Funding of the arts and heritage

Written evidence submitted by Richard Griffith (arts 229)


I wonder whether the following point might be useful context for the CMS Committee’s inquiry into the Funding of Arts and Heritage.

Last Thursday Francis Maude called his plans for the reform of public bodies "an example of the government’s commitment to radically increase the transparency and accountability of all public services". This prompts me to send the attached paper which was published in the September edition of the journal Cultural Trends, [Griffith, Richard(2010) ‘Listed building control? A critique of historic building administration’, Cultural Trends, 19: 3, 181-208].

The paper describes how there is little or no information about the main parameters of listed building control:

(i) the number of listed buildings is unknown;

(ii) their taxonomy is unresearched;

(iii) the performance of the control is unmonitored.

Overviews of the scope and effect of the control across the country have never been surveyed - not even to discover whether it is operating at all.

The absence of basic evidence raises a question of governance: is it proper or equitable to operate a statutory control that is neither transparent nor accountable? The paper contrasts the lack of relevant and reliable information about listed building control with the levels of evidence that are expected in other areas of public administration. The paper also demonstrates how straightforward it would be to produce appropriate evidence, giving several simple and economical examples. It even includes the raw data from an independent nationwide survey of the control’s actual performance for 2007-08.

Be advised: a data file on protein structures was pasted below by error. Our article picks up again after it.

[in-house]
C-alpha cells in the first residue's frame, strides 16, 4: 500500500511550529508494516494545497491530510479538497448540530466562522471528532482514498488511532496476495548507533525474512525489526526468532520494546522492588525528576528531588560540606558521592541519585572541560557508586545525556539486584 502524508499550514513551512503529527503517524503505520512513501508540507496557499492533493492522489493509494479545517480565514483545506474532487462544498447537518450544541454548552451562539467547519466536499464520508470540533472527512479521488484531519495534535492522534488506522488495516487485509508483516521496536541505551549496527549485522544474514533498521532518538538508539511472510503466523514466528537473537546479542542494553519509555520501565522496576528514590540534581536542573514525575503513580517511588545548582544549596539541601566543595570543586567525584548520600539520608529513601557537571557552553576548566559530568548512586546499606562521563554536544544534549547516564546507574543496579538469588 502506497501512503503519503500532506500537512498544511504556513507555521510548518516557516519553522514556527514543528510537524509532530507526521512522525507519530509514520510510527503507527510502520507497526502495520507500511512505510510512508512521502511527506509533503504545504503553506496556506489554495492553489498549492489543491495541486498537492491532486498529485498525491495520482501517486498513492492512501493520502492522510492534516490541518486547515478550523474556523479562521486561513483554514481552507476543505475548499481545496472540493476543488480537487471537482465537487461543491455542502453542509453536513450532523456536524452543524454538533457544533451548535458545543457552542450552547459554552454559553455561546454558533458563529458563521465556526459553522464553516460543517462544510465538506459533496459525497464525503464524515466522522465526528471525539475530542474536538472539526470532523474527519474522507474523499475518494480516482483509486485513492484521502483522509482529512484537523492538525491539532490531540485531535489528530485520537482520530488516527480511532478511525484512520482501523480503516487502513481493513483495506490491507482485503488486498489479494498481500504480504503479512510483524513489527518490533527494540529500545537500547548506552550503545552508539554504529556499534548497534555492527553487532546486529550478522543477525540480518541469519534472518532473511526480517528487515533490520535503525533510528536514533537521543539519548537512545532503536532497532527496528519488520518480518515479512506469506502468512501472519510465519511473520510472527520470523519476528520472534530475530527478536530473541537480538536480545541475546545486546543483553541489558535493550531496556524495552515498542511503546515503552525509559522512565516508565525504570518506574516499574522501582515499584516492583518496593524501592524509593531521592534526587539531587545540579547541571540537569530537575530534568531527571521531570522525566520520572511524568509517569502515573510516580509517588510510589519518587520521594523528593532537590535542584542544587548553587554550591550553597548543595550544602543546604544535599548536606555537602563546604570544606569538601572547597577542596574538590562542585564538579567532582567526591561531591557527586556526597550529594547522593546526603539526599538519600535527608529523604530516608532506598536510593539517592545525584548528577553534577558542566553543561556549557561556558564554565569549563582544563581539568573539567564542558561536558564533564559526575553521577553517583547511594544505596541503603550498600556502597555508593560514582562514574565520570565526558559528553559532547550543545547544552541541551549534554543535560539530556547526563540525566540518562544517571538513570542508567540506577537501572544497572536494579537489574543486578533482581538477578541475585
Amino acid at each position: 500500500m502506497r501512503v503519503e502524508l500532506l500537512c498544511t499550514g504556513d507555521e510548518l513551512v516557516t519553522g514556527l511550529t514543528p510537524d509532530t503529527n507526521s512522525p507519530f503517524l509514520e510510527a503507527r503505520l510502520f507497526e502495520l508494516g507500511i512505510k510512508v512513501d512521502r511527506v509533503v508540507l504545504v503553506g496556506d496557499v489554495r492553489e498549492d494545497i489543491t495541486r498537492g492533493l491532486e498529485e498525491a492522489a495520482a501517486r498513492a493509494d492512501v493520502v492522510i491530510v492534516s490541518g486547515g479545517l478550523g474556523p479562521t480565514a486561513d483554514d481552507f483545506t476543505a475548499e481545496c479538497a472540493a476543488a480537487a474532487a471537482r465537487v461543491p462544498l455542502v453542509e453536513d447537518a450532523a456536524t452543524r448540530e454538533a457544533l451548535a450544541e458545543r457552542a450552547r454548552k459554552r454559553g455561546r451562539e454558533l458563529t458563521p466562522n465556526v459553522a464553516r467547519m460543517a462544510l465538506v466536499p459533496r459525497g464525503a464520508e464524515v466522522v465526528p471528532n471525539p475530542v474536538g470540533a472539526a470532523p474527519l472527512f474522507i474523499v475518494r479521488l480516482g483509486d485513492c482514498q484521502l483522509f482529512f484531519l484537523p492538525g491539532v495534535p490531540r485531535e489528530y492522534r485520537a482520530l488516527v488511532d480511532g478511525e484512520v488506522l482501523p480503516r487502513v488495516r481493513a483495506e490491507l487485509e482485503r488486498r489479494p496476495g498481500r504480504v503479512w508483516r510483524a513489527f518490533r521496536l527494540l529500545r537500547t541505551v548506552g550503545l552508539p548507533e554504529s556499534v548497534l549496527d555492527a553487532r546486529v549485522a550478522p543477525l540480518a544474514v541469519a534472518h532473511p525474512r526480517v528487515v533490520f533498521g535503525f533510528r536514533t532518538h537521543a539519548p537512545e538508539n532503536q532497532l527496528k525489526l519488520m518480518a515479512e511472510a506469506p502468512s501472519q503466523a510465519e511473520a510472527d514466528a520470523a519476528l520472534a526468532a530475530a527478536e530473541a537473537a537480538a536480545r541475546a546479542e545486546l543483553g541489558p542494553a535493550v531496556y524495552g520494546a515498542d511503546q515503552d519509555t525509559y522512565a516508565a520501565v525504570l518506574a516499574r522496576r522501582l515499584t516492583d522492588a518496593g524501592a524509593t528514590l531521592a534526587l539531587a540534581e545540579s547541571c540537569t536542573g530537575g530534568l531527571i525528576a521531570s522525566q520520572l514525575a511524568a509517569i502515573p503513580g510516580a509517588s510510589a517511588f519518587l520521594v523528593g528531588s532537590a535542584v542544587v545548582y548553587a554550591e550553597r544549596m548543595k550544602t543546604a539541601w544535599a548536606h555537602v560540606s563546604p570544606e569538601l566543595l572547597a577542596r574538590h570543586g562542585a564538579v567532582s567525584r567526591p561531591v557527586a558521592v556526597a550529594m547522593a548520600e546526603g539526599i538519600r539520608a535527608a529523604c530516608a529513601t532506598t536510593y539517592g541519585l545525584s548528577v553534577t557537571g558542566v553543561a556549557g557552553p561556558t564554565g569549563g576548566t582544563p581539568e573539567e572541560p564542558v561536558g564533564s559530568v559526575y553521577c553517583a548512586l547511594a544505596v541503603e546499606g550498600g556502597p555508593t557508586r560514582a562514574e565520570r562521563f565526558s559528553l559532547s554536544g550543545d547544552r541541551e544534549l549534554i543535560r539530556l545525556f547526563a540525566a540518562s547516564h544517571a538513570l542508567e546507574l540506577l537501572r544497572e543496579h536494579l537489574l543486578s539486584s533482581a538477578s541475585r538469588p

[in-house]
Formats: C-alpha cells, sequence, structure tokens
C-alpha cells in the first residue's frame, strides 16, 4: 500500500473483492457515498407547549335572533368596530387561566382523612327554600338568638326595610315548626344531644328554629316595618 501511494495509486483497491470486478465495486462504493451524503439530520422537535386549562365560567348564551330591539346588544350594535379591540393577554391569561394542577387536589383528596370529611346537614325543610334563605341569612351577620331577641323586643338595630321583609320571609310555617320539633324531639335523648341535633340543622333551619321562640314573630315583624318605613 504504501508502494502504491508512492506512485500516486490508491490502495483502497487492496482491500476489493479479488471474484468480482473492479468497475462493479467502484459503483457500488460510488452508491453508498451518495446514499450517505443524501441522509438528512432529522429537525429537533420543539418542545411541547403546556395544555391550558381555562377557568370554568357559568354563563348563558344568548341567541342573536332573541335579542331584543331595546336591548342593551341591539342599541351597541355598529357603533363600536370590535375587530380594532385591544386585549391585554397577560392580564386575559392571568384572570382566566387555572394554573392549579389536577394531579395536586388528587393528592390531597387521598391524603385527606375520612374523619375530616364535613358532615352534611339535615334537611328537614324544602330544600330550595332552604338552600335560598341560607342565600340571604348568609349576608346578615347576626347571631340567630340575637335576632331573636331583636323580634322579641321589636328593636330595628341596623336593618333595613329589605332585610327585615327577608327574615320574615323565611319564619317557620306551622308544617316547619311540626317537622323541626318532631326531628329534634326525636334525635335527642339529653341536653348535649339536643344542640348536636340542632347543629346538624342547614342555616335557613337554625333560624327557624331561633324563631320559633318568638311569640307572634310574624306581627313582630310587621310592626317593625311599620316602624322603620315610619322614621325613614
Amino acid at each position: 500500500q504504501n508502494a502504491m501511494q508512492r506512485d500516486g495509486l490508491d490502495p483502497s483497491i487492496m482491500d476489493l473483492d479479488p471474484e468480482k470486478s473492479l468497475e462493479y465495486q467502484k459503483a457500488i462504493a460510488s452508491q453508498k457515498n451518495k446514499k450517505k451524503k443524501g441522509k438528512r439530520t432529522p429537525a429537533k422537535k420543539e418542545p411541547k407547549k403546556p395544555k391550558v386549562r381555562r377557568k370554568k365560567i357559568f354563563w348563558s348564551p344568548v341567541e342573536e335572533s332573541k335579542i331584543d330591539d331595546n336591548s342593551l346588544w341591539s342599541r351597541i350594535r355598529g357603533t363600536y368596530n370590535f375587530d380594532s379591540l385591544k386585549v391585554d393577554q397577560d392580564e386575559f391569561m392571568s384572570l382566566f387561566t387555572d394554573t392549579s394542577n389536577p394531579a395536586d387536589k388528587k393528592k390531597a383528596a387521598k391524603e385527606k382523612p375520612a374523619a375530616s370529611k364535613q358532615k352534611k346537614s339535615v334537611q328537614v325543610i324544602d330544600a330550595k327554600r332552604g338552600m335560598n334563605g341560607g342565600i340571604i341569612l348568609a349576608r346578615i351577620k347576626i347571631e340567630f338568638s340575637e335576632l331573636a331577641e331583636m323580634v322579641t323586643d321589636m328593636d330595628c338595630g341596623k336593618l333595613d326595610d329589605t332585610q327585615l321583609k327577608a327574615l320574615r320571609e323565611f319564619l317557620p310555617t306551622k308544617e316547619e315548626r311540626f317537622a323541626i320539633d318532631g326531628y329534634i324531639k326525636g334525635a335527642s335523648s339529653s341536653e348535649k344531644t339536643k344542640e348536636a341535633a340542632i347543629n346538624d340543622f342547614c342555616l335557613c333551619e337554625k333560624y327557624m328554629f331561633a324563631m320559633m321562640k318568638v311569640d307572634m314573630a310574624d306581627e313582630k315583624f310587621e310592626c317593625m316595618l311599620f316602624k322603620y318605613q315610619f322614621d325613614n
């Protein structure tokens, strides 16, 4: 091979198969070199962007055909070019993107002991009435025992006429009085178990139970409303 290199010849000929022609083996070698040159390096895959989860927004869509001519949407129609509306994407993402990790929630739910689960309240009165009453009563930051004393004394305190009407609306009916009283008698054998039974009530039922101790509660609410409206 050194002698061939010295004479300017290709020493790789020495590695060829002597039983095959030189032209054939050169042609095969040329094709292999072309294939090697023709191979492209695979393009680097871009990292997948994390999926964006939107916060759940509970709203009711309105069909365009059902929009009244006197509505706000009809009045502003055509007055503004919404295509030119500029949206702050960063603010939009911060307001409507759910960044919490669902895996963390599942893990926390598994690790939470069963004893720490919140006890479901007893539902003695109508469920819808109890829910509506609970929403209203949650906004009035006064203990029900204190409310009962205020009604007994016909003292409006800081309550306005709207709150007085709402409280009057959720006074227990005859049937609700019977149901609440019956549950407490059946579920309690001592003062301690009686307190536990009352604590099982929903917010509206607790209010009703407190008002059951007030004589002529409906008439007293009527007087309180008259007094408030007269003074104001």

Given the lack of evidence about the scope and effect of listed building control, I wonder whether the Select Committee might consider recommending to the Secretary of State that, in order to start making the control transparent and accountable, a systematic monitor of the control’s performance should be introduced? Whether the existing regulatory functions stay with English Heritage, go to DCMS or end up elsewhere, they are overdue for reform.

October 2010